I’ve been lucky enough to witness Russell Corowa, playing his didgeridoo in a spiritual blessing of the surfers and the surf. Russell, from the local Aboriginal Bundjalung tribe, is a legend in the Southern Gold Coast surf spots. The haunting sound of the didgeridoo, together with the sound of the ocean, is a very special experience.
The photos were taken at Little Mali, off Rainbow Bay Beach, near Snapper Rocks, and at Froggies, between Snapper & Durunbah.
Take this LINK to read more about Russell Corowa.
The gift of a beautiful pair of origami crane earrings stirred an interest in the art of paper folding. Tiny red cranes are suspended from this delicate jewellery made by Karla Stevenson of Raglan, New Zealand.
Animals, birds especially, are used in many cultures to convey symbolic meaning. The large winged crane, an ancient bird, thought to have a life span of 1,000 years, embodies the spirit of longevity, good fortune, prosperity, peace, happiness, and eternal youth. Essentially, a celebration of life.
Respect for this mighty bird encompasses both admiration and fear. In Japan, having the Tsuru (crane) hanging within the home is considered to encourage good luck and joy. In Egyptian symbolism, the crane, due to its annual return every Spring, is thought to represent regeneration.
Within one culture the symbolic meaning can be divided. Generally portrayed as a symbol of love and joy by the Greeks and Romans, the crane also appears as an omen in some ancient Greek fables.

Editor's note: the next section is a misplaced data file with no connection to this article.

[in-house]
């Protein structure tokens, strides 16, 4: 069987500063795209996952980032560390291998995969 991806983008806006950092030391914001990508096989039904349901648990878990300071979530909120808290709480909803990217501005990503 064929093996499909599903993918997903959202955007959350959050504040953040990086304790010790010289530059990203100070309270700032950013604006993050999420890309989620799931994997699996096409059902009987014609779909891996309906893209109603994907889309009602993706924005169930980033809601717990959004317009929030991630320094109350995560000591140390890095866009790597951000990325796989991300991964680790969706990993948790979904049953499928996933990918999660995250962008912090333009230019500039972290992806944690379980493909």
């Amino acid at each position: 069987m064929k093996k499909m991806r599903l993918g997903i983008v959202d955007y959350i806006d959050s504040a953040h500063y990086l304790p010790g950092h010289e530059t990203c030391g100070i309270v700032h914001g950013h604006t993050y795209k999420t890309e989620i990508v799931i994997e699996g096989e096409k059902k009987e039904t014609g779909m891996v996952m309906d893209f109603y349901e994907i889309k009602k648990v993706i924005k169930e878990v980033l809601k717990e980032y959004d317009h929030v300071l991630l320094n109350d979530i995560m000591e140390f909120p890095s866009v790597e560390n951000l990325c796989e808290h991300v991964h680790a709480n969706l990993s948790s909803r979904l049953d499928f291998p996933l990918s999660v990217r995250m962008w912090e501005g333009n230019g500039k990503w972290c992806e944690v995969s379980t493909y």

The tradition of the origami crane as a symbol of health, happiness, and peace was strengthened by the tale of Sadako Sasaki and the 1000 cranes. Sadako’s memorable story is of perseverance and hope in her fight to recover from leukemia caused by exposure to radiation after the bombing of Hiroshima. Take the following link, to the legend of Sudako, and how the folded origami crane has come to represent healing and hope during challenging times: http://en.wikipedia.org/wiki/Sadako_Sasaki
You have to be fast. Kate’s popular Anzac biscuits disappear quickly. The sweet, crunchy rolled oat Anzac, is an iconic biscuit in New Zealand and Australia.
To view the popular Anzac biscuits disappearing, double click on the smaller image below (an animated .GIF file).
According to folklore, these well-keeping biscuits were baked by the womenfolk at home, and sent to soldiers in the NZ and Australian Army Corps, known as “ANZACS”, serving overseas in World War One.
These biscuits have a strong historical military connection. Follow this link to a “Today in New Zealand History” recording from 1950, to hear about the spirit of ANZAC: http://www.nzhistory.net.nz/media/sound/today-in-nz-history-anzac-day
You can find a version of the traditional Anzac recipe on the NZ Woman’s Weekly website: http://www.nzwomansweekly.co.nz/food/recipes/anzac-biscuits/
The image is an animated .GIF file. If Pumpkin, the 3 legged cat isn’t playing the ukulele, give the image a double click.
In a party hat
Strummin’ the strings
Doin’ his thing
The image is an animated .GIF file. If Max the dog isn’t playing, give the image a double click. The animation may play slowly until fully loaded.